Date of Award:

5-2018

Document Type:

Thesis

Degree Name:

Master of Science (MS)

Department:

Mechanical and Aerospace Engineering

Advisor/Chair:

Ling Liu

Co-Advisor/Chair:

Thomas Fronk

Third Advisor:

Ryan Berke

Abstract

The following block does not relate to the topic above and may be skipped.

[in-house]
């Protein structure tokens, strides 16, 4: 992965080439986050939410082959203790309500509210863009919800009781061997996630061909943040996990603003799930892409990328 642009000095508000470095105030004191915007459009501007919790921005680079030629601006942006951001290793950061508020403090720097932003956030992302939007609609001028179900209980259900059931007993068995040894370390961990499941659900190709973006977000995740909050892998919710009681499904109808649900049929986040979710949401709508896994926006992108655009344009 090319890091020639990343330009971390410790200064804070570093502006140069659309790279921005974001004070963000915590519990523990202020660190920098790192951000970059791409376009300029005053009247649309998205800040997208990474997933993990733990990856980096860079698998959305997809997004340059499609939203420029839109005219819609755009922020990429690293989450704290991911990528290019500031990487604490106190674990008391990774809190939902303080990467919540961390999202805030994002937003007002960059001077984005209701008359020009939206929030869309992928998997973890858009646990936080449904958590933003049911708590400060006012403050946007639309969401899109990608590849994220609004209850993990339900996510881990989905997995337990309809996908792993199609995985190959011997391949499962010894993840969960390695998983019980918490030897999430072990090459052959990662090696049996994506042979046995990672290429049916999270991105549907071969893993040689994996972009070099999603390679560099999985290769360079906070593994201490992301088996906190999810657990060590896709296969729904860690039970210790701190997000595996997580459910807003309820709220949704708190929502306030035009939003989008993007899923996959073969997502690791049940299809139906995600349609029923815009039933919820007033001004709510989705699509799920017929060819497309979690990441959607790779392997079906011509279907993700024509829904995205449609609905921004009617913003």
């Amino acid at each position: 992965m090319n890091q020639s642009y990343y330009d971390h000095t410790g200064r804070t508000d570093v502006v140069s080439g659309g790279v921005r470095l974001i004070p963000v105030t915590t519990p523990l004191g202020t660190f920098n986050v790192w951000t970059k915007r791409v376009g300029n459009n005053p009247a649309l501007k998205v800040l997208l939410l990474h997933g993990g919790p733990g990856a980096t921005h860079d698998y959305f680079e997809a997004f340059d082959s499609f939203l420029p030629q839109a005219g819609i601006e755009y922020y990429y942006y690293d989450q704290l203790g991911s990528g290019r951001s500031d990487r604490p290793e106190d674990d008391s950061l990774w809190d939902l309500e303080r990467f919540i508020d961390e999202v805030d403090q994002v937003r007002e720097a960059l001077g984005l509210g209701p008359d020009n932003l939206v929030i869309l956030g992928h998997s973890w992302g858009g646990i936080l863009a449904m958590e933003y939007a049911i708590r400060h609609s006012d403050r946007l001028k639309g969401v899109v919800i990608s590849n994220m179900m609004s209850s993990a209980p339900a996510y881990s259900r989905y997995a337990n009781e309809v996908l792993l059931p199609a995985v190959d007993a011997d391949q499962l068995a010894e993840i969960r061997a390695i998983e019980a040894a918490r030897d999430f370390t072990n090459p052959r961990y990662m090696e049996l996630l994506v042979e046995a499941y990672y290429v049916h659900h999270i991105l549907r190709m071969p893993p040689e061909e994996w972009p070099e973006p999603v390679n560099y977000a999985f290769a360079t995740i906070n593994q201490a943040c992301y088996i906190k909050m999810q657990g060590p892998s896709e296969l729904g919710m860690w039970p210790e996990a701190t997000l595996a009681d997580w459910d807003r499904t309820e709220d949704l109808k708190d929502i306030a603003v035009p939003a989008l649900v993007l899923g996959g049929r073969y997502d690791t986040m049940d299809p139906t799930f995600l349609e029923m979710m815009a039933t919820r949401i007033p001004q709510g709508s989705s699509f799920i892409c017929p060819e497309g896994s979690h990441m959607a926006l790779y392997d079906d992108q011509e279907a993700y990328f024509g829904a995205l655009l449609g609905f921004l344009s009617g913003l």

Composite materials are becoming popular in almost all industries. Carbon-fiber and glass-fiber composites are used in aircraft, sports equipment, boats, prosthetics, and wind turbine blades. In all these applications, the composites are subjected to different loads. Loads can take the form of impact or cyclic/fatigue loading, both of which decrease the strength of composites as micro-cracks grow through the composite. Composite laminates are made up of fiber plies (thin layers of fiber) and the fibers are surrounded by a resin like epoxy. It is common for laminates to fail because of delamination growth (plies peeling apart). Small delaminations do not fail a composite, but as delaminations grow, the composite weakens and eventually fails. Composites behave differently than metals do, and failure analysis is more complicated because of the various directions of fibers. Numerical methods (specifically Finite Element Analysis) exist for predicting when failure will occur, but improvements are needed to make these numerical methods more accurate and efficient. The method created, for this thesis, is computationally efficient because it doesn’t require the analyst or computer to adjust the simulation based on where the delamination is (or what kind of shape it is). Energy values are extracted directly from the delamination front and not averaged from nearby locations.

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